« Last Edit: May 19, 2011, 01:00:34 AM by EricWHiss » Logged

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« Reply #2 on: May 19, 2011, 12:47:08 AM »
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Just for fun, I added a set with the CF-ii 39 back set to multishot mode.    btw - The spots outside the step chart are really marks in the black matte board.
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« Reply #3 on: May 19, 2011, 12:55:06 AM »
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Notes:  
The CFii-39 in multishot mode seems to be the best overall.  
The Leaf file is really large but the noise profile is pretty good zoomed in and is probably the best single shot. At 4 stops exposure adjustment the two halves of the sensor are visible.
The Leaf file is hard to white balance because it's changing from light to dark.  Balance the brightest side and get a red shadow tone, or balance shadows and get a green tone (regardless of input color profile).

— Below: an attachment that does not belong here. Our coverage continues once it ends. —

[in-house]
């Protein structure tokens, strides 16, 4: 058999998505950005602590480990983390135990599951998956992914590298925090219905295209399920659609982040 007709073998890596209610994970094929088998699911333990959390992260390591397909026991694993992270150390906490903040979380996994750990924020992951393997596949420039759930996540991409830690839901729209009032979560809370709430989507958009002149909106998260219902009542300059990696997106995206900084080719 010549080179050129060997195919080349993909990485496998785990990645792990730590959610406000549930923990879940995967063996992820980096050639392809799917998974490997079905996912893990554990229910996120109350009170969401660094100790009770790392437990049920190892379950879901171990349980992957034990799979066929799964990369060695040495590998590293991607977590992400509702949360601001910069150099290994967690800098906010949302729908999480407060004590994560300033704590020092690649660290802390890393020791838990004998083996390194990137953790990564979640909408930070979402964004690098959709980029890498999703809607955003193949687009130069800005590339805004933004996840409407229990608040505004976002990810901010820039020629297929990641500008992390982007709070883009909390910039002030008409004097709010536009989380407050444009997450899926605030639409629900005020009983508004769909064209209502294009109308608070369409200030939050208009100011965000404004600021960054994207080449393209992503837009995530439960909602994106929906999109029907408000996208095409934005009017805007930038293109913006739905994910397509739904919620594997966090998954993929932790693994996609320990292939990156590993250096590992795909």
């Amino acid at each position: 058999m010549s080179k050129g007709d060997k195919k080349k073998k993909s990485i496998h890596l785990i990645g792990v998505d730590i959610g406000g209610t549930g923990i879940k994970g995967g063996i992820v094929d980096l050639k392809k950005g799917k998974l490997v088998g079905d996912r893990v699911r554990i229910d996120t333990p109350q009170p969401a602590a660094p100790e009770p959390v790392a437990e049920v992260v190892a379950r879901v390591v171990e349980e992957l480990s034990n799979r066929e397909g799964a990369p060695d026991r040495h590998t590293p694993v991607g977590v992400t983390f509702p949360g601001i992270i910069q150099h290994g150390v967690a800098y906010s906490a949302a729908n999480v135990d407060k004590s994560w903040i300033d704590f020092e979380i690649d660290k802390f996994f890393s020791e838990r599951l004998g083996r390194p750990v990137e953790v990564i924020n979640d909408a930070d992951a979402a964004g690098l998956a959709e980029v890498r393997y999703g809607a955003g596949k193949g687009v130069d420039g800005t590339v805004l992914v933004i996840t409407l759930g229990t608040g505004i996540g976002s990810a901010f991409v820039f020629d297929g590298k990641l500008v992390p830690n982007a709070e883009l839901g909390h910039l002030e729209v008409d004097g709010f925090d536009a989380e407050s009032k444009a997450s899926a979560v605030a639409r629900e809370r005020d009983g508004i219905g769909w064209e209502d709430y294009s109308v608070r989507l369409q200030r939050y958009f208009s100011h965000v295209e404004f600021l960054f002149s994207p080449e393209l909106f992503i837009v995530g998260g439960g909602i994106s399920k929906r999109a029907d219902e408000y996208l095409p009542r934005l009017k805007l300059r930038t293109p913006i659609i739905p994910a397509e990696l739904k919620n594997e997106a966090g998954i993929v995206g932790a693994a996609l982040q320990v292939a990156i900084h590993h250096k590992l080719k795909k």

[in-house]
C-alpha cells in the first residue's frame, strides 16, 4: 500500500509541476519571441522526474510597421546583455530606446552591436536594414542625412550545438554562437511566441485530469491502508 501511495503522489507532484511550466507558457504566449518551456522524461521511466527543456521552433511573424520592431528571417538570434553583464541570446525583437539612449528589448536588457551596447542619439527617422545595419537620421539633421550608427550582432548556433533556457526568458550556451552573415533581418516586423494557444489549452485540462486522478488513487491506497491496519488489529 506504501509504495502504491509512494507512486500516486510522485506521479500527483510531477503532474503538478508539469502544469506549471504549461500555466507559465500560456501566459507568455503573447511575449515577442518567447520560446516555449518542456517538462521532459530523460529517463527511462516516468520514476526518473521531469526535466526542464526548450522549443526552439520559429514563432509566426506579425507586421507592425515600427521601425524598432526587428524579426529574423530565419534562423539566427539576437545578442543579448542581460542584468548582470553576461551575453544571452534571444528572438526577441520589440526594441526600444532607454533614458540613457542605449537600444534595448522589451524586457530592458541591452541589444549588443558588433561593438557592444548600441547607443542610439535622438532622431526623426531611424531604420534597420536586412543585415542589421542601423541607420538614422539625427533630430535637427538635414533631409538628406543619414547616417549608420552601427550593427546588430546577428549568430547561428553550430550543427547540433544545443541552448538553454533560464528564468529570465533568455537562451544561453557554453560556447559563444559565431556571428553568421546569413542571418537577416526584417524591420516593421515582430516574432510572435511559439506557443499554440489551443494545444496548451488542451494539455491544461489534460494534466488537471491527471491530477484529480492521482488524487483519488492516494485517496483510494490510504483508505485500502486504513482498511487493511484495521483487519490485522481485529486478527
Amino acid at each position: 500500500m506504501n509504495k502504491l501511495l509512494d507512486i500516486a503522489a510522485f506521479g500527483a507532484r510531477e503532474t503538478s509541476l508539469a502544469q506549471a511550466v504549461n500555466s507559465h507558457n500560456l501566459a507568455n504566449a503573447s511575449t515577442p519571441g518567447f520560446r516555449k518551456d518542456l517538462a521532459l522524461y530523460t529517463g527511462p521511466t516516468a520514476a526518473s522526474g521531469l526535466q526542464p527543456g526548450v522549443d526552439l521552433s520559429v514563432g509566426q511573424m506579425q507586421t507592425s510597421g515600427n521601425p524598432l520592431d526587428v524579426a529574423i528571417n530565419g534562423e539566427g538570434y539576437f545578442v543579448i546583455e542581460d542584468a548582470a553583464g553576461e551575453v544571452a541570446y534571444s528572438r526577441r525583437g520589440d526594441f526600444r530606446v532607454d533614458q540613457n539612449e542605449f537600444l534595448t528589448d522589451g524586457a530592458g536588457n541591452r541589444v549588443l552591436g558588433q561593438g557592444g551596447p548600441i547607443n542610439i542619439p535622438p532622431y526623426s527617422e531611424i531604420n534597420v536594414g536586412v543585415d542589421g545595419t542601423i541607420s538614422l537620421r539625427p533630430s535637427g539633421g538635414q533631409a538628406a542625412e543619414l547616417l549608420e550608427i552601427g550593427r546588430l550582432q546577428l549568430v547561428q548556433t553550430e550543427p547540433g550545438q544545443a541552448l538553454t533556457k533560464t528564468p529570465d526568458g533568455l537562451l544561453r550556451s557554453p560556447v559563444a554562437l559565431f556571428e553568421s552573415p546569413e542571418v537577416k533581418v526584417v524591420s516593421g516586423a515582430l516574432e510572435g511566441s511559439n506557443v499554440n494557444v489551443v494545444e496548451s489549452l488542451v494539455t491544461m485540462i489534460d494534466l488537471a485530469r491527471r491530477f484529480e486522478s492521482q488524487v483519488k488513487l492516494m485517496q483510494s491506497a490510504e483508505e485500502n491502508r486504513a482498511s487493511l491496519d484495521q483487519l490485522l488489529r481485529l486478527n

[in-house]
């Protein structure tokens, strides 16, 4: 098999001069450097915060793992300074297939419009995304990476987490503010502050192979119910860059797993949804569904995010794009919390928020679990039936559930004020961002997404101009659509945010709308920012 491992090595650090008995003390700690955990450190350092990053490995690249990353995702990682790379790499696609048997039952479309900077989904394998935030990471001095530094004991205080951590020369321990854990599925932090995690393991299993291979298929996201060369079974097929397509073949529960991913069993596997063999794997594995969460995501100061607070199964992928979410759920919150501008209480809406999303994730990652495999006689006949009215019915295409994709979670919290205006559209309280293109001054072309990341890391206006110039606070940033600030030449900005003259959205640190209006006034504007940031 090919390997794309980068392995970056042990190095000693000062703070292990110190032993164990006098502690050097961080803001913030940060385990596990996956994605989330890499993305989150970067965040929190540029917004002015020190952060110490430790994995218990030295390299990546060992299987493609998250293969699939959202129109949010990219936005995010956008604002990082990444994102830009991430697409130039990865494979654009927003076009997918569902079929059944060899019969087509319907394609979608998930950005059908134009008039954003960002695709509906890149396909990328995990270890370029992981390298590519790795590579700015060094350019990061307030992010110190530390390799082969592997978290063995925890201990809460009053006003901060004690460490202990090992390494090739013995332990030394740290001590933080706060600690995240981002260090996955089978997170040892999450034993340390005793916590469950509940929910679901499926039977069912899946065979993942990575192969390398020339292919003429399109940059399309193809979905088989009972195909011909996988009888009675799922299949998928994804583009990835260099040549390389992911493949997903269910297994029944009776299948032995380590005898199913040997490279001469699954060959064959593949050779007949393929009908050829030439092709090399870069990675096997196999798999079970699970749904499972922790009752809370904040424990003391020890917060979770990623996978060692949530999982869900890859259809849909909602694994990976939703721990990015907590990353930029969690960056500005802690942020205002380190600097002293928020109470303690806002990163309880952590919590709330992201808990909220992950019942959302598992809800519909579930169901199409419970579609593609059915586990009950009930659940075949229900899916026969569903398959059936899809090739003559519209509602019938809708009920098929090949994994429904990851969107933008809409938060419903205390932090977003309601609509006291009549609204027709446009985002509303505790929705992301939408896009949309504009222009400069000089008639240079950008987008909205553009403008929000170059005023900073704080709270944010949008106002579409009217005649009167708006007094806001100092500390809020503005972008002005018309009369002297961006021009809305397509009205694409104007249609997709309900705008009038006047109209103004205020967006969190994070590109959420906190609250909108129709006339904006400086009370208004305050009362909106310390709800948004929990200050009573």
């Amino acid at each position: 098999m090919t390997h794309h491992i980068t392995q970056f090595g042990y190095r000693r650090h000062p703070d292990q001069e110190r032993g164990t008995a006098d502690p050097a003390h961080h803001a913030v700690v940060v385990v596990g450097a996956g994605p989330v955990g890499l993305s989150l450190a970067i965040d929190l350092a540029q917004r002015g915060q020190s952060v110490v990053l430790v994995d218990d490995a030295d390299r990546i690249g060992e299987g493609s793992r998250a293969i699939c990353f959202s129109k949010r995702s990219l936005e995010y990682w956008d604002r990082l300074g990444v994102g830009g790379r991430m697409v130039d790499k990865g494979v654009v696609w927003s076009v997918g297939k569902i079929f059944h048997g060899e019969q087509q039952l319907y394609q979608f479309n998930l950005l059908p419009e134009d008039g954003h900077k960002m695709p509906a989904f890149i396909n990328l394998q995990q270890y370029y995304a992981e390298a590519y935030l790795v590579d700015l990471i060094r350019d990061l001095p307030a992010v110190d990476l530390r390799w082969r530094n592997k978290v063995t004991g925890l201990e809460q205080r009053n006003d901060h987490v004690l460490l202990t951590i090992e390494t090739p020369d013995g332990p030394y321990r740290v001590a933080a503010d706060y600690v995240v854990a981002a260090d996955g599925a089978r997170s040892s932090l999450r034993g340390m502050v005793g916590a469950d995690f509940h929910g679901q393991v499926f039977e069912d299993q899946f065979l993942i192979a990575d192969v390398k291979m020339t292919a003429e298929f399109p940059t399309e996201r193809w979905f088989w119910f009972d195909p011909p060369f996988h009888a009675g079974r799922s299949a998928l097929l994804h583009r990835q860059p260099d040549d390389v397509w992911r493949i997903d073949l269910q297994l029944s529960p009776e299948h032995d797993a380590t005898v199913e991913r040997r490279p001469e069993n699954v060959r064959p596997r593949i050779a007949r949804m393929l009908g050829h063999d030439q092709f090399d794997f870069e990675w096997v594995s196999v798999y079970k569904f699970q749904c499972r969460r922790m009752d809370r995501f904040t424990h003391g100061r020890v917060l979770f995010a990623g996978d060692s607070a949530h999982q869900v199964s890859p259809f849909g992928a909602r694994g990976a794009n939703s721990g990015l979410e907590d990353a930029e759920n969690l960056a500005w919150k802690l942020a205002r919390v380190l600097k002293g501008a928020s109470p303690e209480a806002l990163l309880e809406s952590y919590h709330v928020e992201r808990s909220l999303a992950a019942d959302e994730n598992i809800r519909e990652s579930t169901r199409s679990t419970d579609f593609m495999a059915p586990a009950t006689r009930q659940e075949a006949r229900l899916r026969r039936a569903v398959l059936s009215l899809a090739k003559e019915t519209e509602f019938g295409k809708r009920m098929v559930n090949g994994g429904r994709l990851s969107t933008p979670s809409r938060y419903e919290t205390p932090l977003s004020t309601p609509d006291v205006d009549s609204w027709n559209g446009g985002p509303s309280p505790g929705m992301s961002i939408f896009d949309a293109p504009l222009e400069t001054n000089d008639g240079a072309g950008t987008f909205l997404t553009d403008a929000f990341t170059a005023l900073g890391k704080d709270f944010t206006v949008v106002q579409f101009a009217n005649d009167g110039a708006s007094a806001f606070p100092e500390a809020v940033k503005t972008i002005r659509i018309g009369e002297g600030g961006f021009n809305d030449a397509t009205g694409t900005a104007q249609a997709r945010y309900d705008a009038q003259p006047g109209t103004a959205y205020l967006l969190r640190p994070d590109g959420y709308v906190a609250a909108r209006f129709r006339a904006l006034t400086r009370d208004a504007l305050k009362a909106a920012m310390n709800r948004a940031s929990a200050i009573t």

The Canon 5D2 has obvious pattern noise and not usable pushed 3 stops
The lens used for all the digital backs was the Rollei 90mm apo macro.  
I do not plan to make the RAWs available, but may provide 100% crops at a later time - but not sure they are needed.

I would like to see the IQ 180 at the lower ISO 32 setting and also with sensor plus activated at base ISO.
« Last Edit: May 19, 2011, 12:58:02 AM by EricWHiss » Logged

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Peter Devos
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« Reply #4 on: May 19, 2011, 01:35:09 AM »
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I really love my Hassie 39Mp. There is always a lot of people saying Phase and Leaf are better than Hasselblad, but as you Eric, i always try myself and came to the conclusion that Hasselblad is no way worse than Phase or Leaf. That is why so many professionals are using Hasselblad. Same with the lenses. I have had the three schneider LS on a DF...... no better than the Hasselblad HC lenses. Roll Eyes
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« Reply #5 on: May 19, 2011, 01:49:33 AM »